Advertisement

Biology Bulletin

, Volume 46, Issue 6, pp 577–582 | Cite as

Effects of Limonium effusum Ethanol Extracts on Cell Proliferation and Mutagenicity

  • Yasin ErenEmail author
BOTANY
  • 10 Downloads

AbstractLimonium plants have commonly used as antibacterial, styptical, anti-swelling agent, digestive system regulator, anticarcinogenic, and antiviral in alternative medicine. Beside this, different extracts of Limonium plants have mutagenic, cytotoxic and genotoxic effects. Different parts of Limonium effusum (Boiss.) Kuntze ethanol extracts were used to determine the mutagenic and cytotoxic effects. Ames test was carried out with Salmonella typhimurium TA98, and TA100 strains to determine the mutagenicity. Ames test results showed that root 1000 μg/plate of plant has mutagenic effect and root extracts have weak mutagenicity with TA98 strain. MTT test was carried out with MDBK (Madin-Darby Bovine Kidney) cells to determine the cytotoxicity. Cytotoxicity results showed that root 50, 25, 12.5 and 6.25 μg/mL extracts were increased the proliferation rates in 24 h treatment. All doses of root extracts decreased the rates in 96 h. All concentrations of stem decreased the proliferation rates in 96 h. Leaf extracts increased the rates in 24 h but decreased in 48, 72, and 96 h.

Keywords: Limonium effusum, MTT test Ames test mutagenicity cytotoxicity 

Notes

COMPLIANCE WITH ETHICAL STANDARDS

The authors declare that they have no conflict of interest. This article does not contain any studies involving animals or human participants performed by any of the authors.

REFERENCES

  1. 1.
    Ali, N.A.A., Mothana, R., Ghaleb, N., and Lindequist, U., Screening of traditionally used endemic Soqotraen plants for cytotoxic activity, Afr. J. Trad. CAM., 2007, vol. 4, pp. 529–531.CrossRefGoogle Scholar
  2. 2.
    Avaz, S., Korcan, S.E., Kargioglu, M., Serteser, A., Konuk, M., and Erol, I., Antimicrobial activities in root extracts of Limonium spp. growing in Afyonkarahisar, Turkey, J. Environ. Biol., 2013, vol. 34, pp. 561–568.PubMedGoogle Scholar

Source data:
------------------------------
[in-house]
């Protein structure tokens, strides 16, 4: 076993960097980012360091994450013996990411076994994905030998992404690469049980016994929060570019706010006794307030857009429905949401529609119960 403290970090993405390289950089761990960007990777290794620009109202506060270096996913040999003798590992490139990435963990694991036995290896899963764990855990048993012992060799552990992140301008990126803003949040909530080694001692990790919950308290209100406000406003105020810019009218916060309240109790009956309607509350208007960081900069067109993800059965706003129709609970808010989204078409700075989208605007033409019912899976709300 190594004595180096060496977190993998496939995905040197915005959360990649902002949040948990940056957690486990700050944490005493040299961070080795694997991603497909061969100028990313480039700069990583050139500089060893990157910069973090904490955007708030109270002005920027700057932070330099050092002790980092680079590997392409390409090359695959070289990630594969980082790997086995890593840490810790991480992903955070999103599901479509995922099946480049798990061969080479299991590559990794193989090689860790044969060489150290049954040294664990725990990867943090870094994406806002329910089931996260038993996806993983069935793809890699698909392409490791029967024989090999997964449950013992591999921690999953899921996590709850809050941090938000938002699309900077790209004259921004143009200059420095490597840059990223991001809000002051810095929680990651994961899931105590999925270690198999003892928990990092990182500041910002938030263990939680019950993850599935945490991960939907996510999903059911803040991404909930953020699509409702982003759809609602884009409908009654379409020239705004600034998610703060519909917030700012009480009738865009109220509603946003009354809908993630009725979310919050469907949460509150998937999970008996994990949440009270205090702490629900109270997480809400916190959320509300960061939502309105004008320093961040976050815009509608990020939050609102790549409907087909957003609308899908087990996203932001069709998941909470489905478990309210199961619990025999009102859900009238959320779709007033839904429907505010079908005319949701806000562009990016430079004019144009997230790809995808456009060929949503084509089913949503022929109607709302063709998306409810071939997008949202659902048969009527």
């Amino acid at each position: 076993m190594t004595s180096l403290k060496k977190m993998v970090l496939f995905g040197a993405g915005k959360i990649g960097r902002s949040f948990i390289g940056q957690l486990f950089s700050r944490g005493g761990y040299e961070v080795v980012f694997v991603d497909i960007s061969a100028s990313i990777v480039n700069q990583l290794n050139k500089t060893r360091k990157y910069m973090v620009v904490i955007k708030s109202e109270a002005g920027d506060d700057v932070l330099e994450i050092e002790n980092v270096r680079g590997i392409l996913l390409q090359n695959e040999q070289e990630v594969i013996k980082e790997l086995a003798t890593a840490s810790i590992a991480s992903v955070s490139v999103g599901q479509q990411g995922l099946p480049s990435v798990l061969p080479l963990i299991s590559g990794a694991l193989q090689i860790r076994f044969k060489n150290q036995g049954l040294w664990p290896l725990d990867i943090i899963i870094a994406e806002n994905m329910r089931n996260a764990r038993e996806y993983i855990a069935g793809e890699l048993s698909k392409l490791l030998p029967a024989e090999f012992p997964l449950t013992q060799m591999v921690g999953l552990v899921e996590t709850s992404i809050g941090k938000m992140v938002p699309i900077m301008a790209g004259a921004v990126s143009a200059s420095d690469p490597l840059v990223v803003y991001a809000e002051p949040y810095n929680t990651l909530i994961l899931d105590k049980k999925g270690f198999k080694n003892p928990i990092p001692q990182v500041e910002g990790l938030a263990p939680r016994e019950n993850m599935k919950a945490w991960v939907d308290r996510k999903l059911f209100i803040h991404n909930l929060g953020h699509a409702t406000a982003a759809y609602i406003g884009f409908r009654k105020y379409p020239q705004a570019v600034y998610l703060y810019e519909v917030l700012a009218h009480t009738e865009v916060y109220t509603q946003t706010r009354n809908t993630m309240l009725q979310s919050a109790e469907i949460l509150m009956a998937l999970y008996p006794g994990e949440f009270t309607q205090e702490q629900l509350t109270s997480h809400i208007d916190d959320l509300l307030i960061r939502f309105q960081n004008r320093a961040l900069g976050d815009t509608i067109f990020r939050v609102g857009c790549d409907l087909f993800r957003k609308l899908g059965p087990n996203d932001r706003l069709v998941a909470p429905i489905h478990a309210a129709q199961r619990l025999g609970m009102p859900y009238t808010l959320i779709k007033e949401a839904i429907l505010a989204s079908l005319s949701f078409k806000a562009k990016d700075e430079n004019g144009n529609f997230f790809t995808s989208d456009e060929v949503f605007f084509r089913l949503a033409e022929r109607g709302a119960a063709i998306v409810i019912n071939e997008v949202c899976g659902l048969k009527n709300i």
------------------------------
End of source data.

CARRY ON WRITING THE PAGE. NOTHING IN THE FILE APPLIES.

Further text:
3. 3.
    Barnes, W.S. and Klekowski, E.J., Testing the environment for dispersed mutagens: use of plant bioconcentrators coupled with microbial mutagen assays, Environ. Health Persp., 1978, vol. 27, pp. 61–67.Google Scholar
  4. 4.
    Başaran, A.A., Yu, T.W., Plewa, M.J., and Anderson, D., An investigation of some Turkish herbal medicines in Salmonella typhimurium and the Comet assay in human lymphocytes, Teratog. Carcinog. Mutagen., 1996, vol. 16, pp. 125–138.CrossRefGoogle Scholar
  5. 5.
    Boldrin, P.K., Resende, F.A., Höhne, A.P.O., Camargo, M.S., Espanha, L.G., Nogueira, C.H., Melo, M.S.F., Vilegas, W., and Varanda, E.A., Estrogenic and mutagenic activities of Crotalaria pallida measured by recombinant yeast assay and Ames test, BMC Complement. Altern. Med., 2013, vol. 13, p. 216.CrossRefGoogle Scholar
  6. 6.
    Davis, P.H., Mill, R.R., and Tan, K., Flora of Turkey and the East Aegean Islands, Edinburgh: Edinburgh Univ. Press, 1982, vol. 7, pp. 186–187.Google Scholar
  7. 7.
    Dean, B.J., Brooks, T.M., Hodson-Walker, G., and Hutson, D.H., Genetic toxicology testing of 41 industrial chemicals, Mutat. Res., 1985, vol. 153, pp. 57–77.CrossRefGoogle Scholar
  8. 8.
    Demma, J., Engidawork, E., and Hellman, B., Potential genotoxicity of plant extracts used in Ethiopian traditional medicine, J. Ethnopharm., 2009, vol. 122, no. 1, pp. 136–142.CrossRefGoogle Scholar
  9. 9.
    Eren, Y., Mutagenic and cytotoxic activities of Limonium globuliferum methanol extracts, Cytotechnology, 2016, vol. 68, pp. 2115–2124.CrossRefGoogle Scholar
  10. 10.
    Eren, Y. and Özata, A., Determination of mutagenic and cytotoxic effects of Limonium globuliferum aqueous extracts by Allium, Ames, and MTT tests, Rev. Bras. Pharmacogn., 2014, vol. 24, pp. 51–59.CrossRefGoogle Scholar